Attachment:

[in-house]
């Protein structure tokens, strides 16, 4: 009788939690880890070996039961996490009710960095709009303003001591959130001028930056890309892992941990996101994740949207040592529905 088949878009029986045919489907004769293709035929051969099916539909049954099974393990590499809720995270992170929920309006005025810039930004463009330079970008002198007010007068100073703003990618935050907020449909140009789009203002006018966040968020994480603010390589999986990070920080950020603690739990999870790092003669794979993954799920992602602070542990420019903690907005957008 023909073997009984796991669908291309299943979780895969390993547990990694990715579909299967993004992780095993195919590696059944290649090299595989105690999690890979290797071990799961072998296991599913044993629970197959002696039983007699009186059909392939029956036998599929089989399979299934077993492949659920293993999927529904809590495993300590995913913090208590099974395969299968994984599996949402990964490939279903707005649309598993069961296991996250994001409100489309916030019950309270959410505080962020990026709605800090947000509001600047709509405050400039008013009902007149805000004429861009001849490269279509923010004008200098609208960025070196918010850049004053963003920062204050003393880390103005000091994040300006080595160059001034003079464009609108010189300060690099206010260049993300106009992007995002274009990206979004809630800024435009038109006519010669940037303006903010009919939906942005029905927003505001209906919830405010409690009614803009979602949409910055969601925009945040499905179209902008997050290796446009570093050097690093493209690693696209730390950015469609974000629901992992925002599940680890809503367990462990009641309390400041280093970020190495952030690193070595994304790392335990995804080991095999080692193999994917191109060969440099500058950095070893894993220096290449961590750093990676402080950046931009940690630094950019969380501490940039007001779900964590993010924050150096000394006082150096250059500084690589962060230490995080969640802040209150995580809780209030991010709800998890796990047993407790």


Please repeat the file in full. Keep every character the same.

[in-house]
């Protein structure tokens, strides 16, 4: 009788939690880890070996039961996490009710960095709009303003001591959130001028930056890309892992941990996101994740949207040592529905 088949878009029986045919489907004769293709035929051969099916539909049954099974393990590499809720995270992170929920309006005025810039930004463009330079970008002198007010007068100073703003990618935050907020449909140009789009203002006018966040968020994480603010390589999986990070920080950020603690739990999870790092003669794979993954799920992602602070542990420019903690907005957008 023909073997009984796991669908291309299943979780895969390993547990990694990715579909299967993004992780095993195919590696059944290649090299595989105690999690890979290797071990799961072998296991599913044993629970197959002696039983007699009186059909392939029956036998599929089989399979299934077993492949659920293993999927529904809590495993300590995913913090208590099974395969299968994984599996949402990964490939279903707005649309598993069961296991996250994001409100489309916030019950309270959410505080962020990026709605800090947000509001600047709509405050400039008013009902007149805000004429861009001849490269279509923010004008200098609208960025070196918010850049004053963003920062204050003393880390103005000091994040300006080595160059001034003079464009609108010189300060690099206010260049993300106009992007995002274009990206979004809630800024435009038109006519010669940037303006903010009919939906942005029905927003505001209906919830405010409690009614803009979602949409910055969601925009945040499905179209902008997050290796446009570093050097690093493209690693696209730390950015469609974000629901992992925002599940680890809503367990462990009641309390400041280093970020190495952030690193070595994304790392335990995804080991095999080692193999994917191109060969440099500058950095070893894993220096290449961590750093990676402080950046931009940690630094950019969380501490940039007001779900964590993010924050150096000394006082150096250059500084690589962060230490995080969640802040209150995580809780209030991010709800998890796990047993407790």